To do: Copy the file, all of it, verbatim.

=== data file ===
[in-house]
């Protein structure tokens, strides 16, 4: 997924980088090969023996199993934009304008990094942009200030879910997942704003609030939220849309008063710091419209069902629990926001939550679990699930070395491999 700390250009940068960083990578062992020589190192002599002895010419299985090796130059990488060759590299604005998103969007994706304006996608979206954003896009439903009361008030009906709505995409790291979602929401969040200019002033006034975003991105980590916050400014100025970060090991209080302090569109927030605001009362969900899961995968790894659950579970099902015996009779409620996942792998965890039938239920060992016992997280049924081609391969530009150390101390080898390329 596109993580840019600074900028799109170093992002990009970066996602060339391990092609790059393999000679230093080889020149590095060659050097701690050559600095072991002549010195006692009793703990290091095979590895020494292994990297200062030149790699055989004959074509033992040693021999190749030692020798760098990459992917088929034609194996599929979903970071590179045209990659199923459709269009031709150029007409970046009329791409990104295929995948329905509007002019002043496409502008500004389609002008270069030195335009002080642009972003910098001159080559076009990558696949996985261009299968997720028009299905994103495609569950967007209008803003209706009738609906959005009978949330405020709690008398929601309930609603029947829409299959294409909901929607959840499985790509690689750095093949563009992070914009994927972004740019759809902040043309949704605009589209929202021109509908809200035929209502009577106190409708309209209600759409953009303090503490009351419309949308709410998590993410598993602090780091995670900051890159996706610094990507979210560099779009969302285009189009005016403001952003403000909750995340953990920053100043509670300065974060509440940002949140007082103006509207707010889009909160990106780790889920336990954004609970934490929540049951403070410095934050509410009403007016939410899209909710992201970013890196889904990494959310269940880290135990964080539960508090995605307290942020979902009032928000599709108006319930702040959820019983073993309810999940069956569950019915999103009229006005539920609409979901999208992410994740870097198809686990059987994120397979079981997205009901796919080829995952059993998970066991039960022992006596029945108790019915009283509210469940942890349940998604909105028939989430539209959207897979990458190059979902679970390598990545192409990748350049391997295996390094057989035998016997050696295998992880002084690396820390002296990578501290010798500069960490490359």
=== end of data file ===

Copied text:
[in-house]
């Protein structure tokens, strides 16, 4: 997924980088090969023996199993934009304008990094942009200030879910997942704003609030939220849309008063710091419209069902629990926001939550679990699930070395491999 700390250009940068960083990578062992020589190192002599002895010419299985090796130059990488060759590299604005998103969007994706304006996608979206954003896009439903009361008030009906709505995409790291979602929401969040200019002033006034975003991105980590916050400014100025970060090991209080302090569109927030605001009362969900899961995968790894659950579970099902015996009779409620996942792998965890039938239920060992016992997280049924081609391969530009150390101390080898390329 596109993580840019600074900028799109170093992002990009970066996602060339391990092609790059393999000679230093080889020149590095060659050097701690050559600095072991002549010195006692009793703990290091095979590895020494292994990297200062030149790699055989004959074509033992040693021999190749030692020798760098990459992917088929034609194996599929979903970071590179045209990659199923459709269009031709150029007409970046009329791409990104295929995948329905509007002019002043496409502008500004389609002008270069030195335009002080642009972003910098001159080559076009990558696949996985261009299968997720028009299905994103495609569950967007209008803003209706009738609906959005009978949330405020709690008398929601309930609603029947829409299959294409909901929607959840499985790509690689750095093949563009992070914009994927972004740019759809902040043309949704605009589209929202021109509908809200035929209502009577106190409708309209209600759409953009303090503490009351419309949308709410998590993410598993602090780091995670900051890159996706610094990507979210560099779009969302285009189009005016403001952003403000909750995340953990920053100043509670300065974060509440940002949140007082103006509207707010889009909160990106780790889920336990954004609970934490929540049951403070410095934050509410009403007016939410899209909710992201970013890196889904990494959310269940880290135990964080539960508090995605307290942020979902009032928000599709108006319930702040959820019983073993309810999940069956569950019915999103009229006005539920609409979901999208992410994740870097198809686990059987994120397979079981997205009901796919080829995952059993998970066991039960022992006596029945108790019915009283509210469940942890349940998604909105028939989430539209959207897979990458190059979902679970390598990545192409990748350049391997295996390094057989035998016997050696295998992880002084690396820390002296990578501290010798500069960490490359």